Robonaut Head Subsystem

NASA Meatball

Robonaut

Subsystems

Hand
Arms
Head
Controls
Avionics
Telepresence

The Robonaut head has two eyes and a neck with two degrees of freedom-- the ability to nod up and down and shake left and right.

Head

Robonaut's head includes an articulated neck that allows the teleoperator to point Robonaut's face. The head holds two small color cameras that deliver stereo vision to the operator's helmet display, yielding a form of depth perception. The interocular spacing of the cameras is matched totypical human eye spacing, with a fix vergence at arm's reach. The neck drives are commanded using a 6 axis Polhemus sensor mounted on the teleoperator's helmet, and can track the velocities of typical human neck motions.

Like the arms, the neck's endoskeleton is covered in a fabric skin,which is fitted into and under the helmet. The helmeted approach is unusual in the robotics world, where cameras are typically mounted in exposed locations on pan-tilt-verge units. Robonaut's requirements for a rugged design, working with astronauts in cluttered environments drove the design towards a better protection system, such as the helmets that humans where here on Earth. The helmet is made of anepoxy resin, "grown" using a stereo lithography machine at the Johnsonspace center. As you can see, the design was inspired by Centurian armor, giving Robonaut some attitude.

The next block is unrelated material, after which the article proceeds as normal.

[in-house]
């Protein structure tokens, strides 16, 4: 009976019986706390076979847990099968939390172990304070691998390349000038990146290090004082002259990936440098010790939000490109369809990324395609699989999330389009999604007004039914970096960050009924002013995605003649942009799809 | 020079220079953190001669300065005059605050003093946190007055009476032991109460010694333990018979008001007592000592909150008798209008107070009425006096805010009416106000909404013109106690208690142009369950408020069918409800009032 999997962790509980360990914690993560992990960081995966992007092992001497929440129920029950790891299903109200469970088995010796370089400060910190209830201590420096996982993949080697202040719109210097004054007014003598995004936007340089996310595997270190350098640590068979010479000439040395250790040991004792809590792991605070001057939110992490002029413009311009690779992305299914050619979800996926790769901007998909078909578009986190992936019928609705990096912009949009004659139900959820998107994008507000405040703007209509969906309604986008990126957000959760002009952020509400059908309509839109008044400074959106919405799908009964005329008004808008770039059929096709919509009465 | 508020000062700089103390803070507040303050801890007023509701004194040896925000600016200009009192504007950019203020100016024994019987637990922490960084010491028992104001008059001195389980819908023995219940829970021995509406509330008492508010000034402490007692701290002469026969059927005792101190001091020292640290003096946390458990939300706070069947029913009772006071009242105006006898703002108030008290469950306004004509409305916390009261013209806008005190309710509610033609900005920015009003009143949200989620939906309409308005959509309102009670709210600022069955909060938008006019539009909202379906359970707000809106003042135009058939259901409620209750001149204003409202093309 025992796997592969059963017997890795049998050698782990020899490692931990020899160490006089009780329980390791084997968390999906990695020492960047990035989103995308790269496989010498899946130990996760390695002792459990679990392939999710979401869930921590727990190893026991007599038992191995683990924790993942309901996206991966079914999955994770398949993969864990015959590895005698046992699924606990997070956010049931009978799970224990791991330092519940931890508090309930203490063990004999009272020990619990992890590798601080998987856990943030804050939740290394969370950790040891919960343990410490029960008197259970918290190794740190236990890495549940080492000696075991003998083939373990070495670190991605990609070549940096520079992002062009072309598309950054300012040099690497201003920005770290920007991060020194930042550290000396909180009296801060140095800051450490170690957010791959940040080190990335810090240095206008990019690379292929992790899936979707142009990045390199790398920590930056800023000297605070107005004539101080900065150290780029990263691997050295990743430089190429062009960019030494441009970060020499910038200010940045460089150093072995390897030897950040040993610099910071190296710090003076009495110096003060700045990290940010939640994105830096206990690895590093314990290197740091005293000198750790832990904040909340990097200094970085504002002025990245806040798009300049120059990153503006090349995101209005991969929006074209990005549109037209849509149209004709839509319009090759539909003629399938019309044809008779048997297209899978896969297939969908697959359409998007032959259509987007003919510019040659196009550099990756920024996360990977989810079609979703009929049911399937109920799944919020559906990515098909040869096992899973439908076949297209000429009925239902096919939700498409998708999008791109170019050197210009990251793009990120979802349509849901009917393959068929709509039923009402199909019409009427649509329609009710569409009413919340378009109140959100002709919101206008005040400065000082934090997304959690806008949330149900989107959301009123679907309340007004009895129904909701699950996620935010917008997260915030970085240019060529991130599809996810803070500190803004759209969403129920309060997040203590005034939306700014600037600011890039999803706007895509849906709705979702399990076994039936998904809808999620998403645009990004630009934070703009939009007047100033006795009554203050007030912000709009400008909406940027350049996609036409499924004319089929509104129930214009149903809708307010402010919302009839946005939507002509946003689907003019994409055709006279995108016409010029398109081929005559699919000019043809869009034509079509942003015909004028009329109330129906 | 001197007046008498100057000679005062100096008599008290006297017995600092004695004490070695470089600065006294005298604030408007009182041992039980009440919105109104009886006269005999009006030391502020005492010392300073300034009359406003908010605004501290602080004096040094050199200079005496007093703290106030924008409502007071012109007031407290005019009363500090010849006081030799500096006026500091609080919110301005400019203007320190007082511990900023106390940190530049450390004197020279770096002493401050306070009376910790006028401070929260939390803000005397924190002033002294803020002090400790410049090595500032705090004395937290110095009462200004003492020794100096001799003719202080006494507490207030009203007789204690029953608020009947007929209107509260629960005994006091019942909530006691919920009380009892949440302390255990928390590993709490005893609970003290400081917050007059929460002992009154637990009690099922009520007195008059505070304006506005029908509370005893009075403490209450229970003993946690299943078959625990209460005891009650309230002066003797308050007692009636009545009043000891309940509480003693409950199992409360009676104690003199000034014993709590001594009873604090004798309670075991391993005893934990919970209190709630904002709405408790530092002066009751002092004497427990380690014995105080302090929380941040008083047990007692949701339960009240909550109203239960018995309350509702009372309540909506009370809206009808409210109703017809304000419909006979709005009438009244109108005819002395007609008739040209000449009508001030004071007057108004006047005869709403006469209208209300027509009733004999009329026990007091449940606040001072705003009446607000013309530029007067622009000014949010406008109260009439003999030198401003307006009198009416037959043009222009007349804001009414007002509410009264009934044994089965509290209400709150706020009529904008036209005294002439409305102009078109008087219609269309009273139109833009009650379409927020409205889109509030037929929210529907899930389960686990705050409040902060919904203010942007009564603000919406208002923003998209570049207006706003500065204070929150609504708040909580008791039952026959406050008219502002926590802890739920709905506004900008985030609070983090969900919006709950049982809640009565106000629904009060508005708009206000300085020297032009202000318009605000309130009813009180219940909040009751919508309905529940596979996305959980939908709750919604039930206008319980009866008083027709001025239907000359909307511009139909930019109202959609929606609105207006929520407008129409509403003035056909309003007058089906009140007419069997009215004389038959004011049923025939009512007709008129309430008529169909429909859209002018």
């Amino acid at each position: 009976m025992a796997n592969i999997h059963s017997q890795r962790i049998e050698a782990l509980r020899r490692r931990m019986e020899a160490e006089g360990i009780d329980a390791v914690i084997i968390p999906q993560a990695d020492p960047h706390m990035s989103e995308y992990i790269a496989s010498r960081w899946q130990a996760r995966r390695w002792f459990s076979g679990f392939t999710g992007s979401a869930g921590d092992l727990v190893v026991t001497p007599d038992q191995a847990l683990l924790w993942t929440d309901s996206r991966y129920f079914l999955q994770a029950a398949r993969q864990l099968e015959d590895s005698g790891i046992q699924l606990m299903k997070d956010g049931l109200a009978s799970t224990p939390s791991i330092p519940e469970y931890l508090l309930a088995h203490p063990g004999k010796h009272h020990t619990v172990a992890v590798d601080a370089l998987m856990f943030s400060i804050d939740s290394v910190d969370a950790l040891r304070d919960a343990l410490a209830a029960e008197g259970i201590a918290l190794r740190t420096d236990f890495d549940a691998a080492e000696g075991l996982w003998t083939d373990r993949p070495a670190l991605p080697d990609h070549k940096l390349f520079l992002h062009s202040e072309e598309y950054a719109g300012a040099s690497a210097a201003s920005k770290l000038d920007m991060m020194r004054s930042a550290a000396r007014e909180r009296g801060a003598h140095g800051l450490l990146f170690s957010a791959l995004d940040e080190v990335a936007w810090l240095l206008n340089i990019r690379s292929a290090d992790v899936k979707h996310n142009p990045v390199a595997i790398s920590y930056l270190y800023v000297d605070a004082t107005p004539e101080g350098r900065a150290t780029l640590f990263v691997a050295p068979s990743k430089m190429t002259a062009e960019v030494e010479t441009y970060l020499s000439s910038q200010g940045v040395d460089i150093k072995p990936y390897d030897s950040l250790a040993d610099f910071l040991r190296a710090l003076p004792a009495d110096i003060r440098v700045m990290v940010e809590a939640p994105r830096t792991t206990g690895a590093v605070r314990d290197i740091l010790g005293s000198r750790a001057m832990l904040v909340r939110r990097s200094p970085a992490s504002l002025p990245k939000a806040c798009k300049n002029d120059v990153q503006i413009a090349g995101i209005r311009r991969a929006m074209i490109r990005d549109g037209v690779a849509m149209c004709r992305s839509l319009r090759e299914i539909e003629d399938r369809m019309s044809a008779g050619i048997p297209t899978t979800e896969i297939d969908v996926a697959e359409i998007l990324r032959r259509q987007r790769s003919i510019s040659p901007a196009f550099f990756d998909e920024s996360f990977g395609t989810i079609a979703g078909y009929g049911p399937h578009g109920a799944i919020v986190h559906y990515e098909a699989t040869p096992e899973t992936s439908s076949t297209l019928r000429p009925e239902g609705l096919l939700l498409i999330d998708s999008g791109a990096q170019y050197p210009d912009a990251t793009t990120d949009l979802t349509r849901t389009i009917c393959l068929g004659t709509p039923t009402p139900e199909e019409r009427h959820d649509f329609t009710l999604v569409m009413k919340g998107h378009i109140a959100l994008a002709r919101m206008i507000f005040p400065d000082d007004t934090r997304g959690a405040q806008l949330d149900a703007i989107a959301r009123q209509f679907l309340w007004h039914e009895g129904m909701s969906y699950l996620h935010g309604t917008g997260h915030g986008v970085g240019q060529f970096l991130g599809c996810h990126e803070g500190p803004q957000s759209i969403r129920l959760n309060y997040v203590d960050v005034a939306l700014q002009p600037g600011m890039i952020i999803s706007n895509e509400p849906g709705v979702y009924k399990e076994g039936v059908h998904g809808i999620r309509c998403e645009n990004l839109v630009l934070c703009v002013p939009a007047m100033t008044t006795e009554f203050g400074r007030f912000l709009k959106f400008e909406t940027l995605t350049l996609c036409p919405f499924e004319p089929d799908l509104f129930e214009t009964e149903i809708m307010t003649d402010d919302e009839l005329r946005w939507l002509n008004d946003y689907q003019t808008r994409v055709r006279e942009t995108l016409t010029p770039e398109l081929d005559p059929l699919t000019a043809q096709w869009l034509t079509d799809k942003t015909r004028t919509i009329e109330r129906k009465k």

The neck joints are similar to the joints and are controlled with the same real-time control system. Their kinematics is based on a pan-tilt serial chain, with the first rotation about Robonaut's spine, and then a pitch motion about a lateral axis. The pitch motion axis does not pass through the camera sensors, but is instead 3 inches below, like the Atlas joint in the human neck. This offset (actually aD-H link length) allows the cameras to translate forward, letting Robonaut see down over its chest.



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Last modified: Wednesday, 25-Mar-11 10:07:00 PM CDT

Web Editor: Jerry Woodfill / NASA, Mail Code ER7, NASA JSC, Houston, TX 77058

A service of the Software, Robotics and Simulation Division, Rob Ambrose, Chief.